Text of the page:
By David Vergun, DOD News
Adversaries have heavily invested in cyberspace operations and capabilities. As such, cyber operations, cybersecurity and information operations are increasingly important to the joint force, said the commander of U.S. Cyber Command, who’s also the director of the National Security Agency.
“The scope of what we need to defend and protect has dramatically expanded,” Army Gen. Paul M. Nakasone said today during a virtual address to the U.S Naval Institute and Armed Forces Communications and Electronics Association’s WEST Conference.
The Defense Department’s information network is composed of 15,000 sub-networks, 3 million users, 4 million computers, 180,000 mobility devices and 605 million website requests a day, he said.
“We used to think about cyberspace as merely the need to protect these computer networks. And while it’s a good place to start, the attack surface is much broader,” Nakasone said.
For example, protecting weapons systems is a related but distinct challenge compared to networks, he said. They require software updates and patches. In the case of the Navy, they’re onboard ships that don’t return to port for months at a time, making it even more challenging to provide timely updates.
Another challenge with weapons systems is ensuring that cybersecurity considerations are implemented in the earliest phases of the acquisition cycle, he said.
Protecting DOD’s data is also a major challenge, he said.
Understanding how state and non-state adversaries are able to successfully carry out cyberattacks is important, he said. “They learn over time in terms of what they can do. They’re not static in the terms of how they approach cyberspace.”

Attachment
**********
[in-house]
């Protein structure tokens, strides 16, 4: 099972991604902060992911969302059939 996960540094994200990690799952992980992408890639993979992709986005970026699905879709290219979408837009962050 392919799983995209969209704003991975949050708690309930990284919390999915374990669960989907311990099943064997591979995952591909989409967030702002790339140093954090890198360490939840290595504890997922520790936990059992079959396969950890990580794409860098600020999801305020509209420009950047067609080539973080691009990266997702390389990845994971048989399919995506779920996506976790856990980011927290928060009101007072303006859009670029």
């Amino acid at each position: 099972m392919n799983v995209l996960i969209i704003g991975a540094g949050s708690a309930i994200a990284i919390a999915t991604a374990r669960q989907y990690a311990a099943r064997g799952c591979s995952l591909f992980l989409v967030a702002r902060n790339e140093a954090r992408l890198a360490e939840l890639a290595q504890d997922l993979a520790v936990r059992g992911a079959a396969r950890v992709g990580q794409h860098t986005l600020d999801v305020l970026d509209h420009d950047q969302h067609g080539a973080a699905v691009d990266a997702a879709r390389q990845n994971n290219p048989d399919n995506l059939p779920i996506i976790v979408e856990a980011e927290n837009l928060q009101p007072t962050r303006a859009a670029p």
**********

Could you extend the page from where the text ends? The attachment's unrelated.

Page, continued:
In about the past 150 days, adversaries have successfully conducted supply chain attacks, particularly ransomware attacks, he said. In the last several years, election cybersecurity has taken on an increasingly important role.
Terrorist groups are also mounting cyberattacks, he said. In response, the department has emphasized close teamwork between the NSA, Cybercom, and other commands — U.S. Special Operations Command, in particular.Chief Master Sgt. Daniel Camp, the senior enlisted advisor and defensive cyber operator for 102nd Cyberspace operations squadron in the Air National Guard, and Staff Sgt. Heriberto Duran, Defensive Cyberspace Operator for II Marine Expeditionary Force, 8th communication battalion, delta company, discuss potential network vulnerabilities during Cyber Yankee 21 on Camp Edwards in Massachusetts, June 15, 2021. Reserve Marines with Defensive Cyberspace Operations-Internal Defensive Measures (DCO-IDM) Companies A and B, 6th Communication Battalion, and Active Marines with DCO-IDM Company D, 8th Communication Battalion, are playing the “red team,” or attack role in Cyber Yankee 21. This exercise, hosted by the Army National Guard, exercises tactics, techniques and procedures of cyber operations, using network mapping software and attack vectors. (U.S. Marine Corps photo by Lance Cpl. Mitchell Collyer)
“We learned how to work closely with U.S. Special Operations Command, both to support their efforts against kinetic targets and to leverage their capabilities against virtual ones,” he said.
Nakasone also emphasized the importance of working with industry, academia, interagency partners like the FBI and the Department of Homeland Security, as well as with allies and partners.
Having a skilled and motivated workforce is also critically important, he said. They need to have the right training and career paths and professional development opportunities, and the DOD must be open to their new ideas.